2. Become horrified by the dark purple water under the suds.
3. Bundle up the knitting and squeeze out still more dark purple water and suds.
4. Remind myself to relax - there is still purple yarn in there.
5. Refill the bucket with more hot water and push the tiny bundle back into the water.
6. Become alarmed again by the dark purple water.
7. Repeat the hot rinse a couple more times, carefully watching to see if a white shawl will remain at the end of this process.
8. Relax a little when the color bleed slows down after the fifth rinse.
9. Take the little bundle out of the water, squeeze out most of the water and carry the tiny bundle down to the blocking board.
10. Start pinning it out after threading the two straight edge bits onto blocking wires.
11. Discover that the fancy branded knitting blocking squares are not even close to being big enough to do the job, no matter how cleverly configured.
12. Move the whole shebang to the kitchen counter and retrieve the other set of mats - the hideous bright colored alphabet set mentioned earlier.  I am NOT shooting a picture of lovely lace on those ugly things!
13. Start over, pinning the knitting out and re-pinning as it grows, and grows, and grows!  This piece more than doubled in size from the needles to the blocking.  I was amazed!
14. Wait for the thing to dry, finding somewhere else to prepare and eat my meals so I don't have to disturb what now looks very fragile, airy and light.
15. Remove a couple of pins after about 12 hours, gasp with delight that the lace holds the shape.  Then remove the rest of the pins and wires and let the knitting rest for a couple hours.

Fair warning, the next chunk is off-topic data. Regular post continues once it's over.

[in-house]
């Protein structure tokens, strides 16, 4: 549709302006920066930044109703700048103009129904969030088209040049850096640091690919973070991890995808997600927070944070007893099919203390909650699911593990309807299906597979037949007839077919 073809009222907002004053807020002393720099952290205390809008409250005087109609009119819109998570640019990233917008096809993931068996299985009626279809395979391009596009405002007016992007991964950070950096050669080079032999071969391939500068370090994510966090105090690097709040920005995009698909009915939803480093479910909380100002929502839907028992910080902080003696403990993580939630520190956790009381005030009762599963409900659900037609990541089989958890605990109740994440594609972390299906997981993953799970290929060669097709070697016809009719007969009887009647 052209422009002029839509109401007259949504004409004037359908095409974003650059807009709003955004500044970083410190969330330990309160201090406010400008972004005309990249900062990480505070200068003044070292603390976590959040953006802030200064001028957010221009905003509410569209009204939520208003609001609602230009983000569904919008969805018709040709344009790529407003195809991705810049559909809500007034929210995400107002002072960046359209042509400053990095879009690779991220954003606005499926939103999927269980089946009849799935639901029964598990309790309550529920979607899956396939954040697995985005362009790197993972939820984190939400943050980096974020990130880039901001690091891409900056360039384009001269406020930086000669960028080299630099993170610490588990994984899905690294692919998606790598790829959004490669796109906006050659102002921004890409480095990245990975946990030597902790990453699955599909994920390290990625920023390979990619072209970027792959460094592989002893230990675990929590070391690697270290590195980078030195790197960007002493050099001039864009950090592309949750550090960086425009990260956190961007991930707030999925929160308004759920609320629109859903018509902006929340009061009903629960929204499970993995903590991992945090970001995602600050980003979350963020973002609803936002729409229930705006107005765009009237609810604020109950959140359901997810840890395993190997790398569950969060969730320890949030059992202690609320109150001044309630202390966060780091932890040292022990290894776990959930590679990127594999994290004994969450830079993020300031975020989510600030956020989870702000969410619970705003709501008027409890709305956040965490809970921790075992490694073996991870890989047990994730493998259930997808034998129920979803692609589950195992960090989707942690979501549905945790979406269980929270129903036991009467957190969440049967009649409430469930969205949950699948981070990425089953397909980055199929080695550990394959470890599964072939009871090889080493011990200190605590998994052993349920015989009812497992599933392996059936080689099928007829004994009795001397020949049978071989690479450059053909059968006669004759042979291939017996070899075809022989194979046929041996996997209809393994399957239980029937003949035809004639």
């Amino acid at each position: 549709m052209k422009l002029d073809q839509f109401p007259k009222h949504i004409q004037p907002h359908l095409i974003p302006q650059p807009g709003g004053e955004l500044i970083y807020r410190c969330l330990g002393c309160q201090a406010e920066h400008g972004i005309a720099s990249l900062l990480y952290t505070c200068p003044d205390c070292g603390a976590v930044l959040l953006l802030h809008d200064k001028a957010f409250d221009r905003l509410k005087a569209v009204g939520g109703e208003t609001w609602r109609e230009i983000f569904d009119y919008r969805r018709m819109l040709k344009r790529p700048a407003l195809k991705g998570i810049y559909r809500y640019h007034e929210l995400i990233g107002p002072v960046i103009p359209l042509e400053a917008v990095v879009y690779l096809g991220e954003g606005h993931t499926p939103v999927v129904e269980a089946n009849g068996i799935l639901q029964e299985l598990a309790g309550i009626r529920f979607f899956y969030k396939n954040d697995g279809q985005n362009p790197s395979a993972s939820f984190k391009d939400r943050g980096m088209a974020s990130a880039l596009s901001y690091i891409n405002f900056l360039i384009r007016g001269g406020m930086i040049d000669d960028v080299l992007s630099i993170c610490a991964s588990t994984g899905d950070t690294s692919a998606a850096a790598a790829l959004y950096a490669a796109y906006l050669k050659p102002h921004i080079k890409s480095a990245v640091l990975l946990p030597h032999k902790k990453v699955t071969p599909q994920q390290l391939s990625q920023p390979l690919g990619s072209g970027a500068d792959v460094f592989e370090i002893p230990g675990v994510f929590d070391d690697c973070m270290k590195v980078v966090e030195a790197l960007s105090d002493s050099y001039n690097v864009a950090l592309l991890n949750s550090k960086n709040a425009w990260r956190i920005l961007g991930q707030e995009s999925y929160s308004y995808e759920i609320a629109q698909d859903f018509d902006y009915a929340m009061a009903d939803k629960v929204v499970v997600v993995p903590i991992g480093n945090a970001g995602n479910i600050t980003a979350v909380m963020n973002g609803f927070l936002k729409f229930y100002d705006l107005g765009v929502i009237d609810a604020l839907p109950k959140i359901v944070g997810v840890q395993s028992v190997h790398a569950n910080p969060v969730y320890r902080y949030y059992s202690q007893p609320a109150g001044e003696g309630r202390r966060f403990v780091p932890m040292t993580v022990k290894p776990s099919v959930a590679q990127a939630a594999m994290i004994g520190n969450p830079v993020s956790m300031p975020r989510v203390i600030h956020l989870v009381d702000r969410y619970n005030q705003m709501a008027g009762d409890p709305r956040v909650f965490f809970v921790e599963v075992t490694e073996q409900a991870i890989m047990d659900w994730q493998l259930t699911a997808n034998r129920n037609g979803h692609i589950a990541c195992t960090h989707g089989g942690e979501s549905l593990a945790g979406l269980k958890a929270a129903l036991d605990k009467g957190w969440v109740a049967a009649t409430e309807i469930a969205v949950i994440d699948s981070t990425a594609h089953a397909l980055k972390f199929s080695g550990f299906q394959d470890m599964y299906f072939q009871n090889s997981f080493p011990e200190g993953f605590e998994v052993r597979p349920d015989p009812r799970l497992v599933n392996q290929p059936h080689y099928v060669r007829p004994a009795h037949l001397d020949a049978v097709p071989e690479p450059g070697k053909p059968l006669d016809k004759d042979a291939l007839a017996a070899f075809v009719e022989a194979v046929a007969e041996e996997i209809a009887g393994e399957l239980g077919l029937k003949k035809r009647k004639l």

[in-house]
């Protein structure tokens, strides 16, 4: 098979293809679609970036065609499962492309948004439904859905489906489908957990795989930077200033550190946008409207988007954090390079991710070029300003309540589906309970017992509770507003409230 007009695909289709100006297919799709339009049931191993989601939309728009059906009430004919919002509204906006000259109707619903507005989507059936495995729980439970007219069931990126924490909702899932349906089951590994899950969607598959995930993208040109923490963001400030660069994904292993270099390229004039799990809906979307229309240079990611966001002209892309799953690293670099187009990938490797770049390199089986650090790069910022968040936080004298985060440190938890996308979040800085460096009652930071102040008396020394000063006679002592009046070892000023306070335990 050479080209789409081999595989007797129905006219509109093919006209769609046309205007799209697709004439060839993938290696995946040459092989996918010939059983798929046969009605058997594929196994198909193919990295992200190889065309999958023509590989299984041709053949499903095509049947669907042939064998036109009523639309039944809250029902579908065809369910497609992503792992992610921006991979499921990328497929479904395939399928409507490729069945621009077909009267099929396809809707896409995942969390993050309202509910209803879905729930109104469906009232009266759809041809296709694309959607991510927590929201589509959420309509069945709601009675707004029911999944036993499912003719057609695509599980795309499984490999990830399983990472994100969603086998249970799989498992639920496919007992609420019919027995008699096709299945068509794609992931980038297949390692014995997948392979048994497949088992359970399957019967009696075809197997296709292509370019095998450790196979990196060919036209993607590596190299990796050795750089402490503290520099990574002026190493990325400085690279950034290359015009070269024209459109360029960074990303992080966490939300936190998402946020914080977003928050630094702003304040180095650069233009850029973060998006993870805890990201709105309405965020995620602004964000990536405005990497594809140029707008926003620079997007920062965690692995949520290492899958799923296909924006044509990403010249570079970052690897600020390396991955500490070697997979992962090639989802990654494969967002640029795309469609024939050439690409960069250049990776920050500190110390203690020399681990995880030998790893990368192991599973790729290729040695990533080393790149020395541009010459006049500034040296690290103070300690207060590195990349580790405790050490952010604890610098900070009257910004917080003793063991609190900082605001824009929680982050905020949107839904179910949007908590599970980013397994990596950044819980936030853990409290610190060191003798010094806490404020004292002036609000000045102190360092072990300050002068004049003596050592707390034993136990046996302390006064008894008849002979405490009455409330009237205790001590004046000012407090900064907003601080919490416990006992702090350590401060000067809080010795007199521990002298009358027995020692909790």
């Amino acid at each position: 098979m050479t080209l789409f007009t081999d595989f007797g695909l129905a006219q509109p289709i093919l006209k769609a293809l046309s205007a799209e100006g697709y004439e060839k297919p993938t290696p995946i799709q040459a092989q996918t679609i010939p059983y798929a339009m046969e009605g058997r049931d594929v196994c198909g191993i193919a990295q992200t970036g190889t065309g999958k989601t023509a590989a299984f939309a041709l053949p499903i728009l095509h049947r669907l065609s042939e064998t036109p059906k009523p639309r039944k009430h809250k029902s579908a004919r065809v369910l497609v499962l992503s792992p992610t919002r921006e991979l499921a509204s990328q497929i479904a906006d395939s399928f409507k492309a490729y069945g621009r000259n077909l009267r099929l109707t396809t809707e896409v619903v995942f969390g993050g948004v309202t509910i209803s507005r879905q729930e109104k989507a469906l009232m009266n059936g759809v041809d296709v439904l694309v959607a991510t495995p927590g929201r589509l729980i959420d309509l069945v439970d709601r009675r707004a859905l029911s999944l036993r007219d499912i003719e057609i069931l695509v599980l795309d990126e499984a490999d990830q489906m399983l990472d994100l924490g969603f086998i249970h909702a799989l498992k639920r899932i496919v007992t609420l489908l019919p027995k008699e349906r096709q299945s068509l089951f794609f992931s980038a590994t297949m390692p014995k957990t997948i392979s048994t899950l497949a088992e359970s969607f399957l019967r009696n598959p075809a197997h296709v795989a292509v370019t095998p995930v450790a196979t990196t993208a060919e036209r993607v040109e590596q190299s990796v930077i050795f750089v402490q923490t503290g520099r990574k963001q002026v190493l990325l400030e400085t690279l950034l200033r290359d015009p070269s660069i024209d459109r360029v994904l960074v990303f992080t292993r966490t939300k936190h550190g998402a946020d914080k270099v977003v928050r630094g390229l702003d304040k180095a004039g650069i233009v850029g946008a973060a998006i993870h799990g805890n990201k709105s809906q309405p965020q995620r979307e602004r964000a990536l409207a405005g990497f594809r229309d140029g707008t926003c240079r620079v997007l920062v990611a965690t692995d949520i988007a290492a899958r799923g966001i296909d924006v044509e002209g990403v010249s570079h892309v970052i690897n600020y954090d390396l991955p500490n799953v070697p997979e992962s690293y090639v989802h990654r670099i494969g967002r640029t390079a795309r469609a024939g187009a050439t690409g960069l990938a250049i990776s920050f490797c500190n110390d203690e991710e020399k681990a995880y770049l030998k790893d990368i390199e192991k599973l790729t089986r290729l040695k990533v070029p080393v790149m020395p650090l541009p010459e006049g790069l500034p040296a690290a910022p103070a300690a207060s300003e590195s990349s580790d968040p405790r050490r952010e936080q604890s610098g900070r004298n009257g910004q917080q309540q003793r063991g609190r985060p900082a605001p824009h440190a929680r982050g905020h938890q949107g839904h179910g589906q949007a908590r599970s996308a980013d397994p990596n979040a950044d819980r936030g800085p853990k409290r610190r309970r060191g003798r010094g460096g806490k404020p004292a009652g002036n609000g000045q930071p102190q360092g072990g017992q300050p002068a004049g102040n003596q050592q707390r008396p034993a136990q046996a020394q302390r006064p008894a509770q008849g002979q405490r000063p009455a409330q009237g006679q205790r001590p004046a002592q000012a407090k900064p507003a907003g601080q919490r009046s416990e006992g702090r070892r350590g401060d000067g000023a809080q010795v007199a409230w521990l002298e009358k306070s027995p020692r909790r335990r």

16. Prepare the dress form and shoot some pictures!
Even though I did this before with my first shawlette, I didn't use such fine yarn and didn't block it out as far.  I really was not prepared for the beauty and diaphanous quality of the finer yarn made into knitted lace.  I can hardly wait to begin the Shipwreck shawl.  That pattern is a very large circular shawl - almost six feet across when blocked!  Glad I had this experience first to prepare myself for that, although I love to be surprised by beauty like this.  I think Mom will be delighted with her pretty shawlette, and I hope she gets a lot of use out of it.
Next on the needles is a heavily cabled sweater for myself.  I'm already started on it and I'm enjoying this knit a great deal.  I like to keep one project in heavier yarn in progress for when I just want to knit something that I can really see progress on. Finer yarns are great, but the projects seem to go so much more slowly...
Still spinning on the singles for the Shipwreck shawl.  I've got about 600 yards of the sequined yarn and over 400 yards of the yarn without sequins.  I'm into the last ball of the Louet Northern Lights pencil roving in the Violets colorway and I've got a full bobbin of the purple recycled yarn ready for plying when I'm done with the LNL singles.  I'll probably cast on the shawl and get started on it so that I'll have some idea of how much more of the yarn I'll need of each style.  The sequins are in the netted part out toward the edge, so I expect that I'll need more of that.  The total shawl takes about 1600 yards, so I'll have plenty of knitting to do.


  1. Great shawl, and very funny blocking story (ok, maybe you weren't laughing at that first sink of purple water!). I am going to have to look for some of those ugly alphabet blocks!

  2. Indeed... the purple water was quite a surprise. I guess I thought with such high priced yarn that there wouldn't be as much color bleeding. C'est la vie.
    The alphabet blocks usually show up at back to school time, packed up as a play mat, but they're made of the same foam stuff as the Knit Picks blocks. I was really hoping that they were the same size and configuration so they'd be interchangeable - that didn't happen. But with 26 pieces at just under a foot square, the alphabet blocks give a huge blocking surface.